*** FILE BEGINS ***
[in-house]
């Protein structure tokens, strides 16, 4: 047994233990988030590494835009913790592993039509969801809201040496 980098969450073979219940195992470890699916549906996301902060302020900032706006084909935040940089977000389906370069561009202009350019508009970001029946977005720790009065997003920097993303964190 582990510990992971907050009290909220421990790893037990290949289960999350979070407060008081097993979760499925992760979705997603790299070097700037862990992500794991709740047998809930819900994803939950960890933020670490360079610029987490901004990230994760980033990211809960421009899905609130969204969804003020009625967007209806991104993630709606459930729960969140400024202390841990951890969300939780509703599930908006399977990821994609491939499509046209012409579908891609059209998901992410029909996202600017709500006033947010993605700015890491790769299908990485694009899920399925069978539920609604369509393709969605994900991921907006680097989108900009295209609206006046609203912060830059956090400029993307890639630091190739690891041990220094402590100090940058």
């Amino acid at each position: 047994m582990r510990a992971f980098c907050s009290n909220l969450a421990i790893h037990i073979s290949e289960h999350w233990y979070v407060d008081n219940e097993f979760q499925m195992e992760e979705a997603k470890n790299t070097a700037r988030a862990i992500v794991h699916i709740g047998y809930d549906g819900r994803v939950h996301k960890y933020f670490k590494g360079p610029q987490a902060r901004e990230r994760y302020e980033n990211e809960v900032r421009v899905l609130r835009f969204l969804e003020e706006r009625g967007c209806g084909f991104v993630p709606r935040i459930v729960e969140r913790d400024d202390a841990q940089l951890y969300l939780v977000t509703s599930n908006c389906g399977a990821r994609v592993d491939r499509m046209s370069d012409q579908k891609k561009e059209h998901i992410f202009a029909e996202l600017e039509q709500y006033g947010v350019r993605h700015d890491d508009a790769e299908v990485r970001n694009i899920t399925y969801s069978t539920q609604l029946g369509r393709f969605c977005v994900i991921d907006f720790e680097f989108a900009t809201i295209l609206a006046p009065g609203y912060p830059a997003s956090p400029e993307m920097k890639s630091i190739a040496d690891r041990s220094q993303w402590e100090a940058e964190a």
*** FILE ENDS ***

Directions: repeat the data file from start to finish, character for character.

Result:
[in-house]
């Protein structure tokens, strides 16, 4: 047994233990988030590494835009913790592993039509969801809201040496 980098969450073979219940195992470890699916549906996301902060302020900032706006084909935040940089977000389906370069561009202009350019508009970001029946977005720790009065997003920097993303964190 582990510990992971907050009290909220421990790893037990290949289960999350979070407060008081097993979760499925992760979705997603790299070097700037862990992500794991709740047998809930819900994803939950960890933020670490360079610029987490901004990230994760980033990211809960421009899905609130969204969804003020009625967007209806991104993630709606459930729960969140400024202390841990951890969300939780509703599930908006399977990821994609491939499509046209012409579908891609059209998901992410029909996202600017709500006033947010993605700015890491790769299908990485694009899920399925069978539920609604369509393709969605994900991921907006680097989108900009295209609206006046609203912060830059956090400029993307890639630091190739690891041990220094402590100090940058």
């Amino acid at each position: 047994m582990r510990a992971f980098c907050s009290n909220l969450a421990i790893h037990i073979s290949e289960h999350w233990y979070v407060d008081n219940e097993f979760q499925m195992e992760e979705a997603k470890n790299t070097a700037r988030a862990i992500v794991h699916i709740g047998y809930d549906g819900r994803v939950h996301k960890y933020f670490k590494g360079p610029q987490a902060r901004e990230r994760y302020e980033n990211e809960v900032r421009v899905l609130r835009f969204l969804e003020e706006r009625g967007c209806g084909f991104v993630p709606r935040i459930v729960e969140r913790d400024d202390a841990q940089l951890y969300l939780v977000t509703s599930n908006c389906g399977a990821r994609v592993d491939r499509m046209s370069d012409q579908k891609k561009e059209h998901i992410f202009a029909e996202l600017e039509q709500y006033g947010v350019r993605h700015d890491d508009a790769e299908v990485r970001n694009i899920t399925y969801s069978t539920q609604l029946g369509r393709f969605c977005v994900i991921d907006f720790e680097f989108a900009t809201i295209l609206a006046p009065g609203y912060p830059a997003s956090p400029e993307m920097k890639s630091i190739a040496d690891r041990s220094q993303w402590e100090a940058e964190a």